Recently, uproar was caused by the fact that a TV series killed off a lesbian character , followed by another sudden fictitious demise, as the article mentions. Apparently, enough people can find the time and energy to consider the importance of a TV character dying to make this international news, at least on the internet.

Words fail me. For a few good reasons.

  1. When art is governed by the politics of the day, in any way, shape or form, it becomes political propaganda.

There was a time when the distinction between art and propaganda was very clear, at least to nations which had suffered the plague of socialism, of nauseating state-lauding works, including common entertainment, all peppered with the day’s indoctrination. Part of the youth now, especially in countries where art has been free of boundaries for decades or centuries, seems unable to see the direction the west is taking. There are sky-scraping road signs reading “do.not.go.this.way”.


This means creativity is completely strangled by PC standards: certain social categories have to be cast as heroes and other categories as villains; a certain narrative must be adhered to; certain feelings have to be stirred up in readers.

It all started with minority quotas in education and employment, going to ridiculous lengths and ensuring the highest level of awkwardness, as well as decreased efficiency, as selection should be based on aptitudes or merits and not on irrelevant criteria such as race or sex.

But trying to enforce actual quotas and politically correct narratives  in the fictional sphere, so the world of pink unicorns is complete with a fantasy land, beats the imagination of any reasonable person.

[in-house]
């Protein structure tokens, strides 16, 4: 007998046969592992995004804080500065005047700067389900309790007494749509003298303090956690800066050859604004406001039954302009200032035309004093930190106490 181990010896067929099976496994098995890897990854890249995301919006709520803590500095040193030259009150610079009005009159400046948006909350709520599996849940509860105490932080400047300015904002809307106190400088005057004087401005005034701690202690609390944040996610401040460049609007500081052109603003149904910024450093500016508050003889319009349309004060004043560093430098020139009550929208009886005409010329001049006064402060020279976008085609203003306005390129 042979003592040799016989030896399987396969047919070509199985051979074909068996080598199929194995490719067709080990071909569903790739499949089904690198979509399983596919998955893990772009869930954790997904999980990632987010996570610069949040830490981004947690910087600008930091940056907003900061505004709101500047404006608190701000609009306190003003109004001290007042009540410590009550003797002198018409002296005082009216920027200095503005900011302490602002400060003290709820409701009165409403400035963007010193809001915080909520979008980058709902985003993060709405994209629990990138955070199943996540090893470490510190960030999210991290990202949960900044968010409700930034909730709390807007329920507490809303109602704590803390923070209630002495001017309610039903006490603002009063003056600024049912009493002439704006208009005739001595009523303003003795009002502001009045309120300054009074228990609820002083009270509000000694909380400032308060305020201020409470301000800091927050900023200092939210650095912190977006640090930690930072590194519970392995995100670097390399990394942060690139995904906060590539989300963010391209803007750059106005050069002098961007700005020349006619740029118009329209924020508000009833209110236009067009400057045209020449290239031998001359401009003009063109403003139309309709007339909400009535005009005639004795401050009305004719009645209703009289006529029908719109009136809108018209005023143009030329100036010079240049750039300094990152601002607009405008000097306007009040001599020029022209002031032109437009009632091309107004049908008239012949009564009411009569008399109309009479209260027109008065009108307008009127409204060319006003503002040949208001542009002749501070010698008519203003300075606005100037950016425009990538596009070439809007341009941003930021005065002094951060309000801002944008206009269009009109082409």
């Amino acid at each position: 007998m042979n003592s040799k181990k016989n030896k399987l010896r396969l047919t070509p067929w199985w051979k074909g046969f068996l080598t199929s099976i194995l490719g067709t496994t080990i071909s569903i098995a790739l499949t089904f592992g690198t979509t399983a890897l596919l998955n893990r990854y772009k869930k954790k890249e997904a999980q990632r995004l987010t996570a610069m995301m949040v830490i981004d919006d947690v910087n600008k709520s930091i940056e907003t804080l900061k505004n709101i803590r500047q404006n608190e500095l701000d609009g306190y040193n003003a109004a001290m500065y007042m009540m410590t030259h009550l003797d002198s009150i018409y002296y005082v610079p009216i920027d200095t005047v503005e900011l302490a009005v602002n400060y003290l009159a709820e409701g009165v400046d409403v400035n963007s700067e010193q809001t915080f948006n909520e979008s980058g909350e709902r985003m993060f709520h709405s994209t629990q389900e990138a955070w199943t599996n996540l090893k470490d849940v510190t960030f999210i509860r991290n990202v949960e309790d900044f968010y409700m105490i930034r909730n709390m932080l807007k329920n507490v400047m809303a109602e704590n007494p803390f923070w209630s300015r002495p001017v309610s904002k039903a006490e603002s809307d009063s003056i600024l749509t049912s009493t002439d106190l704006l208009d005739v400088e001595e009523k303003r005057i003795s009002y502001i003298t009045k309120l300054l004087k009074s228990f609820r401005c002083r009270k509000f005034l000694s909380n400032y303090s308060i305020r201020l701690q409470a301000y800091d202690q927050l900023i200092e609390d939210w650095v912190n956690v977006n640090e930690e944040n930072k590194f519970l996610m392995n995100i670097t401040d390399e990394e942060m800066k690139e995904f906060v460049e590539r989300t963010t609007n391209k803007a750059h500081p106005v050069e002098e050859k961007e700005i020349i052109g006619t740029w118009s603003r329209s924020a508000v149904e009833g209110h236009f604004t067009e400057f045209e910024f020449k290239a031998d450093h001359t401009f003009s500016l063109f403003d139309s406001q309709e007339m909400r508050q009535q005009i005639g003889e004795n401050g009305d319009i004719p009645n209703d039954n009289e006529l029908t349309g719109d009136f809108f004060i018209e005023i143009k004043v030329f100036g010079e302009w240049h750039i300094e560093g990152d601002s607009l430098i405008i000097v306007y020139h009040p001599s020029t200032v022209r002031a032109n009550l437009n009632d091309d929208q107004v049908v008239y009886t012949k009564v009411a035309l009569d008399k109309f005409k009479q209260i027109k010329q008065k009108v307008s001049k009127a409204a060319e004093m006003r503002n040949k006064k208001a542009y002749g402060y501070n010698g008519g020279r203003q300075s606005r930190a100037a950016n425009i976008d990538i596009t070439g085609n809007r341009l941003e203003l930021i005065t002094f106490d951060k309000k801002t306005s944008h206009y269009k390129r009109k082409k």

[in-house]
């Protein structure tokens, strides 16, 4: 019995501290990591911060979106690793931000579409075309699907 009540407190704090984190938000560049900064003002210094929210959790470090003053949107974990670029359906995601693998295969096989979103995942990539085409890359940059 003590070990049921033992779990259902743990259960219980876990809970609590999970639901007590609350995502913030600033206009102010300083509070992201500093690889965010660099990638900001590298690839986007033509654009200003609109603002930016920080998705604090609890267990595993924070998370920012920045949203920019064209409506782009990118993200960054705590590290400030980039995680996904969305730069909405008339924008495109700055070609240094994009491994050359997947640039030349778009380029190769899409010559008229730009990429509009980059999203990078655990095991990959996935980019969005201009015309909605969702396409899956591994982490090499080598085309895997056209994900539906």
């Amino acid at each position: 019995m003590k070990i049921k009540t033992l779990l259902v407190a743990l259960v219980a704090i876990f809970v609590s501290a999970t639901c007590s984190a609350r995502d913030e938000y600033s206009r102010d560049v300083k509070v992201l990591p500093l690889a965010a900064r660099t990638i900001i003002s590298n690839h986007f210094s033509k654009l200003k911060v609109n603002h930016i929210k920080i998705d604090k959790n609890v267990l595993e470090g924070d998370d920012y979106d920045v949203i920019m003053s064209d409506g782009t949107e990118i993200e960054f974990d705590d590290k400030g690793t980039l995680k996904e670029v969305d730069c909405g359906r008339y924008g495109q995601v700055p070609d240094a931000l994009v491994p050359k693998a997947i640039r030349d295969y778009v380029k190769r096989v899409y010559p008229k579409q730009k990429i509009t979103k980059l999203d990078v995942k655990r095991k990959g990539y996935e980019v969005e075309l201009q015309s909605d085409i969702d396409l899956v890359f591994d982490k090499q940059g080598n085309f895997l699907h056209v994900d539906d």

Art is the last bastion of freedom a community has; it’s inseparable from the concept of expressing ideas without any constraint. Trying to stifle and subjugate creative minds, to direct their pathos into the “desired direction” ends up dehumanising the whole of society, when the last of what was meant to be pure and genuine, transcendental, is suddenly controlled.Who in the world is comfortable with the idea of controlling art in a supposedly free country? This is what the Nazis did. This is the hallmark of totalitarian regimes; as soon as they seize power they start burning anything they deem subversive or unpleasant.

Obviously, this is only a television series and anyone who is aware of the nature of television knows it is not meant to get people thinking, or is not innocent entertainment  in the slightest. However, I suspect this is only the beginning. How long will it be before writers are challenged by fuming crowds regarding the characters they choose and the fate those characters have?

2. Isn’t art supposed to/ at least allowed to mimic real life?

In real life, anyone can die, and minority status does not grant immortality. One vocal protester I believe said  “the LGBT community deserves better”. Again, as if there were some obligation of moral restitution everyone outside the LGBT community shared, some burden of conscience, making anything connected to that community – even fictional characters – untouchable.